Fall, 1991. Croats and Serbs are fighting in the former Yugoslavia. Refugees are fleeing death squads in El Salvador. But the Soviet Union is breaking apart, peace talks are succeeding in Cambodia, talks in Madrid between Israel and its neighbors look promising.
I was 34 years old and living in Burlington, Vermont, with my husband and our two kids, who are 3 and 6. My first picture book, Bat Time, had recently been released, and I’m awaiting the long-delayed publication what will be my second book, Mommy’s Lap. I’m also writing for adults. I’ve published my first short story in the literary journal Shenandoah. Another journal will publish a story of mine in the spring.
In the midst of this fertile time, when I’m writing and sending out dozens of picture book and short story manuscripts – and receiving dozens of rejections, I write a picture book called Bees in the Trees. It’s about a beekeeper and an apple grower who have a spat that grows into a feud, until they end up building a wall of junk between in their properties. It’s a foolish attempt to keep their bees and their trees apart. Naturally (pun intended) the bees know better, and the friendship is saved.
Fast-forward through the next 26 years since. Bees in the Trees goes out to and comes back from publisher after publisher. Eventually, I set it aside, and go on to publish Breakout at the Bug Lab, Crab Moon and Big Surprise in the Bug Tank. My kids enter high school, and I move away from writing children’s books — first to work for a newspaper and my kids to college, and then to write an ambitious novel for adults.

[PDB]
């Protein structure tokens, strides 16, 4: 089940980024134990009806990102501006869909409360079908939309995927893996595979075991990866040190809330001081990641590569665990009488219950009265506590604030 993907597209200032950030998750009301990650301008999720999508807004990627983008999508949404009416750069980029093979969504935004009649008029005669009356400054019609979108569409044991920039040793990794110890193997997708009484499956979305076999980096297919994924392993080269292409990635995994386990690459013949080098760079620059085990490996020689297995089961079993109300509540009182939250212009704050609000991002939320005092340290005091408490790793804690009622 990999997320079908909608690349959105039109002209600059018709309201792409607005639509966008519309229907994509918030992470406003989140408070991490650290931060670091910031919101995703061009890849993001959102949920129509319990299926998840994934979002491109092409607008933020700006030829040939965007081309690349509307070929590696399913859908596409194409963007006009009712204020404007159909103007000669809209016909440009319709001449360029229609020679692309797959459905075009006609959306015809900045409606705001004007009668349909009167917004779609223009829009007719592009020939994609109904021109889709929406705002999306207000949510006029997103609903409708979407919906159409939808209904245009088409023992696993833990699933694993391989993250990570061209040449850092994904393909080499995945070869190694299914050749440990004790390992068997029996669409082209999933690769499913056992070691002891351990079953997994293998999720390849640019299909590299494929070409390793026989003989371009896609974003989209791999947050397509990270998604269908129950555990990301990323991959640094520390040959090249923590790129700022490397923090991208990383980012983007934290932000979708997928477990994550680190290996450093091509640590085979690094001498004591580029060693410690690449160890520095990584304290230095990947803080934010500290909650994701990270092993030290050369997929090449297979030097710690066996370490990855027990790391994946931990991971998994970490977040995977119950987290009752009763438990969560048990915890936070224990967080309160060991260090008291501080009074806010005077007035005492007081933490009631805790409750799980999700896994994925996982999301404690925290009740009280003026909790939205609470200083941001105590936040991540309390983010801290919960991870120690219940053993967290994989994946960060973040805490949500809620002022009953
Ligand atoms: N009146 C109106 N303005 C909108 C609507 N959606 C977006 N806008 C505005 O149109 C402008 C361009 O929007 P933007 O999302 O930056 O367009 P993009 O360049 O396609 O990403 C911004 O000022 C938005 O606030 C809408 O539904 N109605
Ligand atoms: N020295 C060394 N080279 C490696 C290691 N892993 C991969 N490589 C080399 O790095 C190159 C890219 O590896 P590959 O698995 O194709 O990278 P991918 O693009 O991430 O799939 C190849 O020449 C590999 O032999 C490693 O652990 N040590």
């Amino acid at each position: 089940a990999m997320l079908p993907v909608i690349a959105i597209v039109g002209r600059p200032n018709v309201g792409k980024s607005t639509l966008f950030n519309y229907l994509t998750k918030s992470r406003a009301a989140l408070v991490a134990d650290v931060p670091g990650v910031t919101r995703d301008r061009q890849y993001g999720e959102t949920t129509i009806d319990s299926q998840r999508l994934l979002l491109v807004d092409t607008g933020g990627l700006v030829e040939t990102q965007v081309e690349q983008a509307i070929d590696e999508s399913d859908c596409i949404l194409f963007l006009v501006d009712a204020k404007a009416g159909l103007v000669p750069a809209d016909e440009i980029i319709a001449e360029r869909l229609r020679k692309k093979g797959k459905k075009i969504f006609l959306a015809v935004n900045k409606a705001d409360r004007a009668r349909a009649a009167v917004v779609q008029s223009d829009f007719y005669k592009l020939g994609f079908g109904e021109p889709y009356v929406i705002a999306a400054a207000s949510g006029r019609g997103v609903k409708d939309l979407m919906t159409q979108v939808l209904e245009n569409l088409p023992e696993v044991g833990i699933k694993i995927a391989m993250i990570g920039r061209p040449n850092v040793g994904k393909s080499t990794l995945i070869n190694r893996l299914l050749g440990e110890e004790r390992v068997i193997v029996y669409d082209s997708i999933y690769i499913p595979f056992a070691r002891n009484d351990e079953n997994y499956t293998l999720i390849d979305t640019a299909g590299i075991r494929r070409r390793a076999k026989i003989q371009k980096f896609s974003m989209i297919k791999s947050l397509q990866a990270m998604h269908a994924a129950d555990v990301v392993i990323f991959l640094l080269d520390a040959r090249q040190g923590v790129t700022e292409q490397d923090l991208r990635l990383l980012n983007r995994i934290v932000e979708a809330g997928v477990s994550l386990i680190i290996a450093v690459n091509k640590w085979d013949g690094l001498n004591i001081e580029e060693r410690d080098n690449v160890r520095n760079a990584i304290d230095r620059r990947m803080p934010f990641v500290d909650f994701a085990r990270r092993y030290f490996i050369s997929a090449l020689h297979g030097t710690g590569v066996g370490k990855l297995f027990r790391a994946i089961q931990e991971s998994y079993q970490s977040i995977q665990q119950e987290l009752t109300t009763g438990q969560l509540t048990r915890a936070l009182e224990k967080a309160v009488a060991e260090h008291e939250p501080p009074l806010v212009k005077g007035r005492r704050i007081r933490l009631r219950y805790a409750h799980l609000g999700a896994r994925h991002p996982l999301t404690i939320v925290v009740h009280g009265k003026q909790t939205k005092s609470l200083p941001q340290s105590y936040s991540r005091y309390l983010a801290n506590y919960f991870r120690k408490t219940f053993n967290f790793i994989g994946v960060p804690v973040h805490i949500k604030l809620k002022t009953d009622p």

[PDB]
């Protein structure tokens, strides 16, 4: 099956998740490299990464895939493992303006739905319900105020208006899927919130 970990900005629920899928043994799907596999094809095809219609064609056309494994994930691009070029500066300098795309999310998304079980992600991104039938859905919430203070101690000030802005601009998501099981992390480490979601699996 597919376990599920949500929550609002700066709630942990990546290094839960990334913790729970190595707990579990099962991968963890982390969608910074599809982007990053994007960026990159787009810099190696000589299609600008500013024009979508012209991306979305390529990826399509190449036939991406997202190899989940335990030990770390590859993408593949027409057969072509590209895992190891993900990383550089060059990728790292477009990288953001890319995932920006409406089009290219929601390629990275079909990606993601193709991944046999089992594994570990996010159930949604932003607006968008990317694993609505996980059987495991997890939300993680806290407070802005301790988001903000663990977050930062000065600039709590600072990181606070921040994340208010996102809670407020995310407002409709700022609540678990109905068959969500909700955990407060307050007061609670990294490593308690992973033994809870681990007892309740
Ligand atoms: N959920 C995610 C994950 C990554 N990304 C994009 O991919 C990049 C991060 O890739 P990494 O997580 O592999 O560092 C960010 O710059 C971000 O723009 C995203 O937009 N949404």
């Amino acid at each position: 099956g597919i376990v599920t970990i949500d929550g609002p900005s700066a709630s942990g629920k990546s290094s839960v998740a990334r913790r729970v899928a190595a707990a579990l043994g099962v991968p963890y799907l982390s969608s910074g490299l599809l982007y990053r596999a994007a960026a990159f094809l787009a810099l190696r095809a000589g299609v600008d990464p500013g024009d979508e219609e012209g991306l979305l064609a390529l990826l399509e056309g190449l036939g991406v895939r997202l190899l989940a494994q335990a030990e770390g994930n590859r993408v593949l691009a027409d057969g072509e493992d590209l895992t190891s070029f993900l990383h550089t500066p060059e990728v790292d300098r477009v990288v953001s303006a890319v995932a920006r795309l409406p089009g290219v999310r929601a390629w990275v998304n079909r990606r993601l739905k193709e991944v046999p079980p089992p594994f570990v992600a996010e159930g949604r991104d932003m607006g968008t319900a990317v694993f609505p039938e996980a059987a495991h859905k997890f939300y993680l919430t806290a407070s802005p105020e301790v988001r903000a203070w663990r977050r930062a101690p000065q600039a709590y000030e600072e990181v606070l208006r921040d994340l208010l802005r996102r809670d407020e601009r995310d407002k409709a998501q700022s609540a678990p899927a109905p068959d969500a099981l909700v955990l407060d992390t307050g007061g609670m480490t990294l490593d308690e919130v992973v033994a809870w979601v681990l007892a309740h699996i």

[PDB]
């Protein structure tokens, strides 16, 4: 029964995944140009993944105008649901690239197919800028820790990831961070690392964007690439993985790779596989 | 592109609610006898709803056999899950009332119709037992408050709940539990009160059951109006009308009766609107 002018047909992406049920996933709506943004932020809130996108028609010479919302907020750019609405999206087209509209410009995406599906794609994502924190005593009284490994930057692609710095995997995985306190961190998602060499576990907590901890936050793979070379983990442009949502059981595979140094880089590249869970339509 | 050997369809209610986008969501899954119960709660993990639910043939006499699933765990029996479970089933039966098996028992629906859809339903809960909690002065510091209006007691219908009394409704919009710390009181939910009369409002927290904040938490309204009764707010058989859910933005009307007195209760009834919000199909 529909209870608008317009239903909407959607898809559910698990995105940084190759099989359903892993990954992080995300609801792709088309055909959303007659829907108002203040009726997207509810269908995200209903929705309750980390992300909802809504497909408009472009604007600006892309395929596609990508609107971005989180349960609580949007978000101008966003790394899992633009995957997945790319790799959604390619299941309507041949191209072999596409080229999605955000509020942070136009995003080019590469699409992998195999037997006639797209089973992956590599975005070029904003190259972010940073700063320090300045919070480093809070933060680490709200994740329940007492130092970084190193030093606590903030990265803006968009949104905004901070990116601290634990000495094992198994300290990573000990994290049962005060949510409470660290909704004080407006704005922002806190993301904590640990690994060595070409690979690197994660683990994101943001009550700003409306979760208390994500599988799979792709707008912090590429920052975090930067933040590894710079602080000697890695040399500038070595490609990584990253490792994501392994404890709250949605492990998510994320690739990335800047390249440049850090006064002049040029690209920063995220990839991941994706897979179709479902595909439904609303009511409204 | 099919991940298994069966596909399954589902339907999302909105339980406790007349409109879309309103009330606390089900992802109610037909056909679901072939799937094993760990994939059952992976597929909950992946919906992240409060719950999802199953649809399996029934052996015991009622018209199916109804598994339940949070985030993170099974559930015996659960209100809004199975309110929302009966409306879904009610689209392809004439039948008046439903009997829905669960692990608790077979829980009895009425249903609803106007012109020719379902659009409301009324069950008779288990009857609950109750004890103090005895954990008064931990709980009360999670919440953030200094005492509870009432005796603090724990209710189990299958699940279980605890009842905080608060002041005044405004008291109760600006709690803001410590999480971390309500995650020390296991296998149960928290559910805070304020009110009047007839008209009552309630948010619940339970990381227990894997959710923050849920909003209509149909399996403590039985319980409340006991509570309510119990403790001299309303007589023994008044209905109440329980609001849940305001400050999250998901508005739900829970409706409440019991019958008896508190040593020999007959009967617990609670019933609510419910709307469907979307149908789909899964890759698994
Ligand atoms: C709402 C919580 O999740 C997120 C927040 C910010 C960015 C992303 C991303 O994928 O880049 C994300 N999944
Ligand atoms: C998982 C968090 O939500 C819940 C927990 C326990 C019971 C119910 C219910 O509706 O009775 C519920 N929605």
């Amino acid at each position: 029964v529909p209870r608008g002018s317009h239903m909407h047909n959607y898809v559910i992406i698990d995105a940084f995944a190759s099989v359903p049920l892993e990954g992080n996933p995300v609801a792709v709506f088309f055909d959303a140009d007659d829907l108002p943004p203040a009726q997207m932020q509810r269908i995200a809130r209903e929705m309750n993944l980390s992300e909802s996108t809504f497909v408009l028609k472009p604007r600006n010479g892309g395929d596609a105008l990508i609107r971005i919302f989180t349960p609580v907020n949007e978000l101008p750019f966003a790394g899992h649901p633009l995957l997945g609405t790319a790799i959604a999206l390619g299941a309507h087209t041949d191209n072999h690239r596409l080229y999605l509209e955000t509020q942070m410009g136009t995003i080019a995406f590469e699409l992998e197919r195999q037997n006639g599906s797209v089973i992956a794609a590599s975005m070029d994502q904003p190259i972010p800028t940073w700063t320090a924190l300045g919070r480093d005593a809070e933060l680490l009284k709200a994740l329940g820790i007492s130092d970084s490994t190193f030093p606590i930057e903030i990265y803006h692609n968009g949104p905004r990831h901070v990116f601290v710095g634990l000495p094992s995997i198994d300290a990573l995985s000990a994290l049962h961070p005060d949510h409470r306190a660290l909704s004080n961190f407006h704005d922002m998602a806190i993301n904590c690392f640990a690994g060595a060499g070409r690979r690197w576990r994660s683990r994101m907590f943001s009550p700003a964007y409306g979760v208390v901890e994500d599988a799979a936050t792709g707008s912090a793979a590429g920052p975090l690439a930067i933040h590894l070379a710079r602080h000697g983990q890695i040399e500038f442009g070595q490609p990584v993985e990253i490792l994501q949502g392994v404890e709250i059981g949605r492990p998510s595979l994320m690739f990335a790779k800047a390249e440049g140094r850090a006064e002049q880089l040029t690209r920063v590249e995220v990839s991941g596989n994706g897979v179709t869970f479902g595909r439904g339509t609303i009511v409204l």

That novel, which took me nearly a decade to complete, still hasn’t found a home. But it did connect me to my wonderful current agent Linda Epstein, who encouraged me to look back at my children’s books. In my search for abandoned projects, Bees in the Trees resurfaced and got revised, and eventually found a happy home at Scholastic, with a terrific editor Tracy Mack, and the fabulous artist Blanca Gomez .
It was Tracy’s idea that the book needed a new title. I confess that at first I resisted. It’s hard to part with something you’ve known for more than two decades. But as the book officially hits store today, its new title, ARE WE STILL FRIENDS? couldn’t feel more timely.
This spring, I will turn 60. My kids are 29 and 31, and my grandson Theo is old enough to tell Beatrice and Abel’s story — which is now dedicated to him. I get to share this new / old book with friends from all over – some new ones, some whom I’ve known forever, many who I thought I’d lost but have re-found through the magic of the Internet. Are we still friends? Indeed!
Publishing a new children’s book so many years after the last one feels like rekindling a long-lost love affair. I can’t tell you how thrilled I am to return to the world of kid lit.
And finally, how could I have imagined, back in 1991, the walls– both figurative and literal – that are being built today, not just along national borders, but also between communities and friends, and within families divided by political ideologies. Now more than ever, we need to follow the example of the natural world and try to remember that we share a small, fragile planet on which our common interests far outweigh our differences.